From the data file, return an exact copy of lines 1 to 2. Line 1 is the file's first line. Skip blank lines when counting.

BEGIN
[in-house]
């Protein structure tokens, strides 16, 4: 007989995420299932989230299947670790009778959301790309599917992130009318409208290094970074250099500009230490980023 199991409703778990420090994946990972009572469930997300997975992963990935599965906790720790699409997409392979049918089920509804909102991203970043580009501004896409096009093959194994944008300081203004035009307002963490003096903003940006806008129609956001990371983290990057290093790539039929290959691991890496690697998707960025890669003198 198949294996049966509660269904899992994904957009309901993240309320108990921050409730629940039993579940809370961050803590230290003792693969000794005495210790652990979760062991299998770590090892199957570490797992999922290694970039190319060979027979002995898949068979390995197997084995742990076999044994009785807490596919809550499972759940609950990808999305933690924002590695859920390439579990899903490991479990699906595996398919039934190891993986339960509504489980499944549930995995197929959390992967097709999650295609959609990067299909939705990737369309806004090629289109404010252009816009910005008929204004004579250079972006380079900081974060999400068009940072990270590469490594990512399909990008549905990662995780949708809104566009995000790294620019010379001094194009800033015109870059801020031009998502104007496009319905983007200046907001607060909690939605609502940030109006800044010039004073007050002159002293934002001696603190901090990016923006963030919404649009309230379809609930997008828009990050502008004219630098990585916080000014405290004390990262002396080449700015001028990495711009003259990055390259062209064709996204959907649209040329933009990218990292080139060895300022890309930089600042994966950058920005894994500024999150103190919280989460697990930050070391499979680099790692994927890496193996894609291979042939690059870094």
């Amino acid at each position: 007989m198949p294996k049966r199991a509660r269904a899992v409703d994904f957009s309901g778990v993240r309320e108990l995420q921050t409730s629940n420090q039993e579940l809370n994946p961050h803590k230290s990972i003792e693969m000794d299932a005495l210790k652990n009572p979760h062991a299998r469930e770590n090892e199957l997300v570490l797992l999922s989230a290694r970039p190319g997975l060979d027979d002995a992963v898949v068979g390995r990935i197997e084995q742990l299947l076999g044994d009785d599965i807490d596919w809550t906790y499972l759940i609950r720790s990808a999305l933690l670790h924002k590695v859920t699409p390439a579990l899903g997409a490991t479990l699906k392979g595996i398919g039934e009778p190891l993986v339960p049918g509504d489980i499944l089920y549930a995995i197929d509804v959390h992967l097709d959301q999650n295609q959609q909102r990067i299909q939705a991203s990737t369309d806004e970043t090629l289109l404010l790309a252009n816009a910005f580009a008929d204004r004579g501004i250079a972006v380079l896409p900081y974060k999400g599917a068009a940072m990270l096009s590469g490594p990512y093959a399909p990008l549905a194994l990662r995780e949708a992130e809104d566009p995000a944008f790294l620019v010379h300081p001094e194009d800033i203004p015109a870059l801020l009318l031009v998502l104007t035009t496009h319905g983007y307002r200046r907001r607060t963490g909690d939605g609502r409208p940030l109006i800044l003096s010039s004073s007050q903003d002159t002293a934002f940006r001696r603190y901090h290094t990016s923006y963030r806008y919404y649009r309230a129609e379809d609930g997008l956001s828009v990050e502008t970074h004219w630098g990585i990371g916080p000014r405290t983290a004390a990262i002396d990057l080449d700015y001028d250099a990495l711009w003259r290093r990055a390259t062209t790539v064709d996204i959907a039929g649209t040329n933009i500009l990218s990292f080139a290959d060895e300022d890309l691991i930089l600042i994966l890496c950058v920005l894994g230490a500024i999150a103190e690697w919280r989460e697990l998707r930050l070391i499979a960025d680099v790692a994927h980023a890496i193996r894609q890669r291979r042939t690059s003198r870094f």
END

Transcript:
[in-house]
């Protein structure tokens, strides 16, 4: 007989995420299932989230299947670790009778959301790309599917992130009318409208290094970074250099500009230490980023 199991409703778990420090994946990972009572469930997300997975992963990935599965906790720790699409997409392979049918089920509804909102991203970043580009501004896409096009093959194994944008300081203004035009307002963490003096903003940006806008129609956001990371983290990057290093790539039929290959691991890496690697998707960025890669003198 198949294996049966509660269904899992994904957009309901993240309320108990921050409730629940039993579940809370961050803590230290003792693969000794005495210790652990979760062991299998770590090892199957570490797992999922290694970039190319060979027979002995898949068979390995197997084995742990076999044994009785807490596919809550499972759940609950990808999305933690924002590695859920390439579990899903490991479990699906595996398919039934190891993986339960509504489980499944549930995995197929959390992967097709999650295609959609990067299909939705990737369309806004090629289109404010252009816009910005008929204004004579250079972006380079900081974060999400068009940072990270590469490594990512399909990008549905990662995780949708809104566009995000790294620019010379001094194009800033015109870059801020031009998502104007496009319905983007200046907001607060909690939605609502940030109006800044010039004073007050002159002293934002001696603190901090990016923006963030919404649009309230379809609930997008828009990050502008004219630098990585916080000014405290004390990262002396080449700015001028990495711009003259990055390259062209064709996204959907649209040329933009990218990292080139060895300022890309930089600042994966950058920005894994500024999150103190919280989460697990930050070391499979680099790692994927890496193996894609291979042939690059870094």